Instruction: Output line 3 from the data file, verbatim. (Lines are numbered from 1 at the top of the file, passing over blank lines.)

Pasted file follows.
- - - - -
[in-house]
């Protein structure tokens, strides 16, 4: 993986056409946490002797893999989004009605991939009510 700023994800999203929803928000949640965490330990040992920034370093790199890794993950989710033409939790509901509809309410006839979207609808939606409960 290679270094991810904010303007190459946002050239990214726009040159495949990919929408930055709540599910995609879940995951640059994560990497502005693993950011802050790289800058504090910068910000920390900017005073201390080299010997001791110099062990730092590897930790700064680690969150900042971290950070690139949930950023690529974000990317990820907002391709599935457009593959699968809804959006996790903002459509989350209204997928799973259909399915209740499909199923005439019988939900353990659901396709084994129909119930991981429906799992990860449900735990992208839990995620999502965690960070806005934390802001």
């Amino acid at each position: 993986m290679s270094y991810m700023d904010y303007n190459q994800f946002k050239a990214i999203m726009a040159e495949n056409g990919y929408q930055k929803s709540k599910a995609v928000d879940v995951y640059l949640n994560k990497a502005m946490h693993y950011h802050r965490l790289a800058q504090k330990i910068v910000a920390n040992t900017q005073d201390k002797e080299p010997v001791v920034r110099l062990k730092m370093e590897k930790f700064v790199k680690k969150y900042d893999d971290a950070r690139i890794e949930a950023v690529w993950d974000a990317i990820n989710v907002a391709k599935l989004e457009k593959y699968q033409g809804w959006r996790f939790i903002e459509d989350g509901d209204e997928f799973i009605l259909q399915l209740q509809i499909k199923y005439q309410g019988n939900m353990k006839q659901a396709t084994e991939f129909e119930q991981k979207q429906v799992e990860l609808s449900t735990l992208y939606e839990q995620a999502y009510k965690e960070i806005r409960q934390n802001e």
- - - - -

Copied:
């Amino acid at each position: 993986m290679s270094y991810m700023d904010y303007n190459q994800f946002k050239a990214i999203m726009a040159e495949n056409g990919y929408q930055k929803s709540k599910a995609v928000d879940v995951y640059l949640n994560k990497a502005m946490h693993y950011h802050r965490l790289a800058q504090k330990i910068v910000a920390n040992t900017q005073d201390k002797e080299p010997v001791v920034r110099l062990k730092m370093e590897k930790f700064v790199k680690k969150y900042d893999d971290a950070r690139i890794e949930a950023v690529w993950d974000a990317i990820n989710v907002a391709k599935l989004e457009k593959y699968q033409g809804w959006r996790f939790i903002e459509d989350g509901d209204e997928f799973i009605l259909q399915l209740q509809i499909k199923y005439q309410g019988n939900m353990k006839q659901a396709t084994e991939f129909e119930q991981k979207q429906v799992e990860l609808s449900t735990l992208y939606e839990q995620a999502y009510k965690e960070i806005r409960q934390n802001e």